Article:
The New York Times pieces stayed far away from this point. It is no wonder, because no place - not a single one -- that has banned guns has seen its murder rate fall. In the US, murder and other violent crime soared in DC and Chicago after their handgun bans were enacted back in 1977 and 1982, respectively. Conversely, after the Supreme Court recently struck down their bans and gunlock law, murder and violent crime rates in DC and Chicago have fallen. The same pattern has occurred across the world, even for island nations that don't have neighbors to blame for gun smuggling.
One columnist, Nicholas Kristof, claimed that in the seven years after Australia banned some types of handguns and rifles "the firearm homicide rate was almost halved." But note that he does not point to overall homicides. He has good reason to avoid that statistic, as there was no decline in overall homicides during that period. Criminals simply shifted to other ways of killing their victims.
A couple of articles in the Times point to a University of Pennsylvania School of Medicine survey claiming that those who carry guns are far likelier to get shot—and killed—than those who are unarmed. This fails to ask why people carry guns in the first place. Of course, individuals who are threatened and at higher risk tend to carry guns more frequently. The study also includes criminals and gang members among those carrying guns. Furthermore, the survey only included people in Philadelphia who had been shot during assaults, which means that it totally ignored the vast majority of defensive gun uses. That issue has been addressed by other academic studies, though, with the majority of refereed academic studies finding a benefit from law-abiding citizens carrying concealed handguns.
Other attacks are more flippant. A Texas congressman suggesting that people carry concealed handguns after Congresswoman Gabrielle Giffords' wounding is dismissed by Timothy Egan: "Gohmert has enough trouble carrying a coherent thought onto the House floor. God forbid he would try to bring a Glock to work." No effort is made to look at how careful permit holders actually are. In 2009, 164 out of 402,914 Texas permit holders had their permits revoked, a rate of 0.04 percent, and most are trivial. Or that "It defies logic, as this case shows once again, that an average citizen with a gun is going to disarm a crazed killer," but he made no attempt to discuss why civilians with permitted concealed handguns so regularly stop not only multiple victim public shootings but also violent crimes of all types.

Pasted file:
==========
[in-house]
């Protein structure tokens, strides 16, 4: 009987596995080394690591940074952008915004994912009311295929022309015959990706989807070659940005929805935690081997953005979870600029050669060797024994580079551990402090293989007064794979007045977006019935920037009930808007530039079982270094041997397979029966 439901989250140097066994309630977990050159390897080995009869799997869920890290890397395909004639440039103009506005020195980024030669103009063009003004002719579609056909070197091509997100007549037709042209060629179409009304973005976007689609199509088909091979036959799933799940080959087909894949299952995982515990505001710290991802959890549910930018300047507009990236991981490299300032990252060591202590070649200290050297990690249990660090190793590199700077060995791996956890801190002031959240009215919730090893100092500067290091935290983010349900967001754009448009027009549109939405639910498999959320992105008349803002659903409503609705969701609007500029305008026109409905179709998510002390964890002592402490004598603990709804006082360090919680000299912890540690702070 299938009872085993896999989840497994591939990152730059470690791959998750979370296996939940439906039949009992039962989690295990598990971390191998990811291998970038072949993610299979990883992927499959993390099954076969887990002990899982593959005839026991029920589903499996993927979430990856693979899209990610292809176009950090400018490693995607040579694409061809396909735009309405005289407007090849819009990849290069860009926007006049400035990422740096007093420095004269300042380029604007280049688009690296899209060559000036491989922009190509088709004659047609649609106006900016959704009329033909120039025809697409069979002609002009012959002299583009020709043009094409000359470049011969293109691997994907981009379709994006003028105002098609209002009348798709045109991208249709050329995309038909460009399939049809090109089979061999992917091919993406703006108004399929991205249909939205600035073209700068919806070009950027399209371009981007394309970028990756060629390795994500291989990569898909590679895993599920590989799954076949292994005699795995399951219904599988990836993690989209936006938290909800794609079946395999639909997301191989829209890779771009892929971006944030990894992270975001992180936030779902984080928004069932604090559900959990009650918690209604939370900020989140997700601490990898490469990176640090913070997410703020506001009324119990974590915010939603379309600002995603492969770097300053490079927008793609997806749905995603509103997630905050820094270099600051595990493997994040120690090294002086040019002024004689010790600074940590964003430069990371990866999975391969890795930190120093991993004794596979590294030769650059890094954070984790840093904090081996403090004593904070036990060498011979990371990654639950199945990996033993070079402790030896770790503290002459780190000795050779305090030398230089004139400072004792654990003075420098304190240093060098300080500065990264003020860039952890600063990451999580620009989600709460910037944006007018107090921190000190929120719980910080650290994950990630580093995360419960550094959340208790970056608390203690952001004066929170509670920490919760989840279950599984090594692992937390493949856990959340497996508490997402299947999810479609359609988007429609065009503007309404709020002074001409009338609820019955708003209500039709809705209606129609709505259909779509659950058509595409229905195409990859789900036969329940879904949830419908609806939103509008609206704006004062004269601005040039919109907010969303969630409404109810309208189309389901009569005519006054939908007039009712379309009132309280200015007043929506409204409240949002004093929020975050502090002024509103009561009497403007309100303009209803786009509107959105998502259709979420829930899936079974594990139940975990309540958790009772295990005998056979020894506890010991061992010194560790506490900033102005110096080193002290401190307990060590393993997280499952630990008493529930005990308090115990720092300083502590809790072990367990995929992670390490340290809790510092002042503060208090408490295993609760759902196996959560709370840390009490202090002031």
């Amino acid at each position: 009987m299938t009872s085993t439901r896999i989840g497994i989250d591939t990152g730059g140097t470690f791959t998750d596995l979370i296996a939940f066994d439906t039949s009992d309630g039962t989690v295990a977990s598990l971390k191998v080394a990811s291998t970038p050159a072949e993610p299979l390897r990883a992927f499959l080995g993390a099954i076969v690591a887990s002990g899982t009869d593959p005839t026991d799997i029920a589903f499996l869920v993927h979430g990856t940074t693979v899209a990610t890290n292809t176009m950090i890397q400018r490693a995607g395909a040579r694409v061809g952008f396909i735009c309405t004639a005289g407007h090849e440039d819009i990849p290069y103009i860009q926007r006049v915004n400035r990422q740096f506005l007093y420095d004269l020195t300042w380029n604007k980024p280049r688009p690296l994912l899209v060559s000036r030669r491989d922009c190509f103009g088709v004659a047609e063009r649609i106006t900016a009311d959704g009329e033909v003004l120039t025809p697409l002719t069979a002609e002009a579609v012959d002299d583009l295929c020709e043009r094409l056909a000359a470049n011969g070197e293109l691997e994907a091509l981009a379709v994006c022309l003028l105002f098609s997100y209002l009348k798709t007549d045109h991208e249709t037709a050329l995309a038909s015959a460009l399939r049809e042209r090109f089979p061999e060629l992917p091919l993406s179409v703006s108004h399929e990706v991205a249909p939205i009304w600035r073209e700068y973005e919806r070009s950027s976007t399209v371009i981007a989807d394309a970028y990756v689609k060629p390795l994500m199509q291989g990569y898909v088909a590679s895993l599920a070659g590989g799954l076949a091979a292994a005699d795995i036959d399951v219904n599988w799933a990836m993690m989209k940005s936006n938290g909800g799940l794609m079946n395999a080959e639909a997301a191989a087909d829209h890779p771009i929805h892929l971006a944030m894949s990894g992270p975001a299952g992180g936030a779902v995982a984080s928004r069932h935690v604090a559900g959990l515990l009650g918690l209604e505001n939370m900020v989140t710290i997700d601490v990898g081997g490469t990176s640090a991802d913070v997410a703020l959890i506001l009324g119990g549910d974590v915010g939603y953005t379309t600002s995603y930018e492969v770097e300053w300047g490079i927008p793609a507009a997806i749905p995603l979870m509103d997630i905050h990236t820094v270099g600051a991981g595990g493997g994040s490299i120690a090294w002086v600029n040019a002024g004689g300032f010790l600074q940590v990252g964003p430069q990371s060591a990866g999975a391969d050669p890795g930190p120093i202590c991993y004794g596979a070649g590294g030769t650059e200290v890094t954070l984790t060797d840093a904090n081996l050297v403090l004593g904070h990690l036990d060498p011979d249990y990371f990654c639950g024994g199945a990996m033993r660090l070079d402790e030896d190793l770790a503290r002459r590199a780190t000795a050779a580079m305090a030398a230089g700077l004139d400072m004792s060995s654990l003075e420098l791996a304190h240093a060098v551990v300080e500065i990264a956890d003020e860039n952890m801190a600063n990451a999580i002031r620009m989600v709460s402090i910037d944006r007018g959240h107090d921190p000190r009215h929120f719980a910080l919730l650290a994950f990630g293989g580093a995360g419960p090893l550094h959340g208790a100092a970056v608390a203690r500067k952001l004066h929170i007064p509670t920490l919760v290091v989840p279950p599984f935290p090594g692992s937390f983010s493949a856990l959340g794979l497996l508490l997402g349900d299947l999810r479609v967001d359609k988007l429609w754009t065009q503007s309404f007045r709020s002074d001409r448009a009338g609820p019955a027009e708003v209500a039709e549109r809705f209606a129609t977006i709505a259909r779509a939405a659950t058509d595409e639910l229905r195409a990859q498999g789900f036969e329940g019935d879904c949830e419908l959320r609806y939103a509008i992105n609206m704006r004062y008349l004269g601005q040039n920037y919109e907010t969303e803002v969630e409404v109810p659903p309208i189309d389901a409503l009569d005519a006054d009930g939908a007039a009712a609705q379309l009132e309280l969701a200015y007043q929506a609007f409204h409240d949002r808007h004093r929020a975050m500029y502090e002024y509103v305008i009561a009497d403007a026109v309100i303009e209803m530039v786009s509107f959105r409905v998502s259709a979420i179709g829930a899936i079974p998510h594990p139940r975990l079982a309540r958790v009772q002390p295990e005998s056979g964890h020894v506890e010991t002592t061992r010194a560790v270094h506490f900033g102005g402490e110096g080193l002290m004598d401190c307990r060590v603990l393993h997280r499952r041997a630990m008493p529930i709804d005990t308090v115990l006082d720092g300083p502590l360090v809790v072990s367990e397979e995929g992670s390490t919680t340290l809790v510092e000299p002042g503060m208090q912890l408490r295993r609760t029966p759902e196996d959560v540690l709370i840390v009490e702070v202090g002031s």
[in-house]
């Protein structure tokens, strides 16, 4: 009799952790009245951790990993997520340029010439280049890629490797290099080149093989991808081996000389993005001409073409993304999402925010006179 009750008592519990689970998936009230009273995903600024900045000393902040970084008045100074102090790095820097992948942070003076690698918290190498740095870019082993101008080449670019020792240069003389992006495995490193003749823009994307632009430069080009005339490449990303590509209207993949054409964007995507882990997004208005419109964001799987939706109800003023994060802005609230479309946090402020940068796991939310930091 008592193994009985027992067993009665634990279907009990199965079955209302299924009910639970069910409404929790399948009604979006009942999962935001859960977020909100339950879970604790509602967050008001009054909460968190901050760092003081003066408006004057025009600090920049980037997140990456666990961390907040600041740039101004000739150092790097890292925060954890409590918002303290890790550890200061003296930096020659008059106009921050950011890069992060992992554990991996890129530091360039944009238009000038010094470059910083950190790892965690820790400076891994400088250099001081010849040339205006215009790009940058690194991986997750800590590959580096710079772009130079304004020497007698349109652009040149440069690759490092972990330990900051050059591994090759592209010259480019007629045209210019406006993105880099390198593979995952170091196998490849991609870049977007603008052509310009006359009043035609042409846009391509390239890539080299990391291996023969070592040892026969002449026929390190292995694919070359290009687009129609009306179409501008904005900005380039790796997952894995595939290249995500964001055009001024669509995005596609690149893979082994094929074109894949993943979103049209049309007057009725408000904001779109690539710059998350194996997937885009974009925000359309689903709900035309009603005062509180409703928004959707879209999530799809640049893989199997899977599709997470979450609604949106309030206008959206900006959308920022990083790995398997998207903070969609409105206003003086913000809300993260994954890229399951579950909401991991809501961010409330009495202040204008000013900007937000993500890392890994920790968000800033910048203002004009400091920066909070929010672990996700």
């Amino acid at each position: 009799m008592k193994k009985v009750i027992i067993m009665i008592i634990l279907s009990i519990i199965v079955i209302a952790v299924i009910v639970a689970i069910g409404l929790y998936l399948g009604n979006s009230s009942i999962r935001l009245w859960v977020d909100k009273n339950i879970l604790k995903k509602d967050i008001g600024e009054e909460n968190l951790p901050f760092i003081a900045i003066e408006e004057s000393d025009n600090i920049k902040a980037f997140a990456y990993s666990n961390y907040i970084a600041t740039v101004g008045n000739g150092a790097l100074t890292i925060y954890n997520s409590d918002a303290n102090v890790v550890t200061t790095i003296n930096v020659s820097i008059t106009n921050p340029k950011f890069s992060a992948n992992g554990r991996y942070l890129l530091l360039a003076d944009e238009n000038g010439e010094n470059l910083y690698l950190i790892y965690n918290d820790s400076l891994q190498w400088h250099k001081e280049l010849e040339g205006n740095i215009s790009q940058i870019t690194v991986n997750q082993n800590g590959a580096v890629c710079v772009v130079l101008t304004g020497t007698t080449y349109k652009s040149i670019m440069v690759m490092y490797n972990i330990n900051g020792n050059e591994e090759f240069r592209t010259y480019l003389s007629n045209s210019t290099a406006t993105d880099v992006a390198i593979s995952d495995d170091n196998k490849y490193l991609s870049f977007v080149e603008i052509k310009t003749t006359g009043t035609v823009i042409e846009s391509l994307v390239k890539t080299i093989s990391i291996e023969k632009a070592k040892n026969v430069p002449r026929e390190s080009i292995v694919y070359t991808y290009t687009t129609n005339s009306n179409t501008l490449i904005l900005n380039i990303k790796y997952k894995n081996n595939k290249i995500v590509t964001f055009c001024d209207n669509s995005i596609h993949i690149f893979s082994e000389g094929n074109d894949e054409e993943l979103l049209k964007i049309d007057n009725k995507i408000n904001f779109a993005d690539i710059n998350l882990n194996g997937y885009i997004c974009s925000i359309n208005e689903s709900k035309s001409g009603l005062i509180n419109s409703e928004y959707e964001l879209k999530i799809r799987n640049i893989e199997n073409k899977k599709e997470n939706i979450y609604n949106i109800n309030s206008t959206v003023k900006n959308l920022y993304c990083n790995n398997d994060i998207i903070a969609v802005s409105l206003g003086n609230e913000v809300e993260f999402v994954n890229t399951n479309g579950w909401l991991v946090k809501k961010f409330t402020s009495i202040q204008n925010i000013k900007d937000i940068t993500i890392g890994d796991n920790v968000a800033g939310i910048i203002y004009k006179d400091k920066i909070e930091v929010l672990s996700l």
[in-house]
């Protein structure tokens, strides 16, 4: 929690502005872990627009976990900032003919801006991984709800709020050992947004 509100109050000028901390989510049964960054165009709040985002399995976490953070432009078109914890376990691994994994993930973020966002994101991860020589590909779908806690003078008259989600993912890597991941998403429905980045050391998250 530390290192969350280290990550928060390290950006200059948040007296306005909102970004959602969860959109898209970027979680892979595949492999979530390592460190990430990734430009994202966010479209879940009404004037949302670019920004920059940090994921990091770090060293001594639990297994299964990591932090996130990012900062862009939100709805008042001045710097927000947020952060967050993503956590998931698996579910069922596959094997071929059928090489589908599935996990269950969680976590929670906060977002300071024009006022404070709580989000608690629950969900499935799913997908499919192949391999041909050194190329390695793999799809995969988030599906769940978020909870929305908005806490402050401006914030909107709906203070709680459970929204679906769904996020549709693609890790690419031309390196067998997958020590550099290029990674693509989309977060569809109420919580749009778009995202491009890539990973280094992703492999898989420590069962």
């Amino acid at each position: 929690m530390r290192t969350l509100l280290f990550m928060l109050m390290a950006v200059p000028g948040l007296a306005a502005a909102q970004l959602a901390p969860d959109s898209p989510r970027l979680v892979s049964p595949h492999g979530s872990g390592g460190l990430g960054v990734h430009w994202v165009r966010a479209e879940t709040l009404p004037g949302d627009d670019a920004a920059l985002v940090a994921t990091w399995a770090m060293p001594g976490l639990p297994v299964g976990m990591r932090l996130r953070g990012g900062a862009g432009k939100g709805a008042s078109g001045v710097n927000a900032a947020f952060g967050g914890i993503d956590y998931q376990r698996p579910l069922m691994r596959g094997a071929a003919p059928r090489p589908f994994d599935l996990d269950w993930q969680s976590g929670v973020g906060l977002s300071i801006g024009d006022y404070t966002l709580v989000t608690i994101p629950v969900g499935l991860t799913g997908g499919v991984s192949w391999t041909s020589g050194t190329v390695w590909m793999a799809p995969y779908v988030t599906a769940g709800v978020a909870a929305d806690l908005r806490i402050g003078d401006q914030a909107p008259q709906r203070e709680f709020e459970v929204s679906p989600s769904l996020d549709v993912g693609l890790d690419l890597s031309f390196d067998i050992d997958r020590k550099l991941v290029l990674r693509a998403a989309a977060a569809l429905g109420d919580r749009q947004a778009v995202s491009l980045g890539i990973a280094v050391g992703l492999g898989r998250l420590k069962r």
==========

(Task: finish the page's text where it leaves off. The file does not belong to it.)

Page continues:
With multiple mistakes per article, the New York Times would never want to compare its error rate to the rate of mistakes by permit holders. But then these biases are so obvious and over the top that accuracy really doesn’t seem to be their goal. Is it really that hard for the Times to quote any academics who disagree with their position?
John R. Lott, Jr. is a FOXNews.com contributor. He is an economist and author of the revised third edition of "More Guns, Less Crime" (University of Chicago Press, 2010).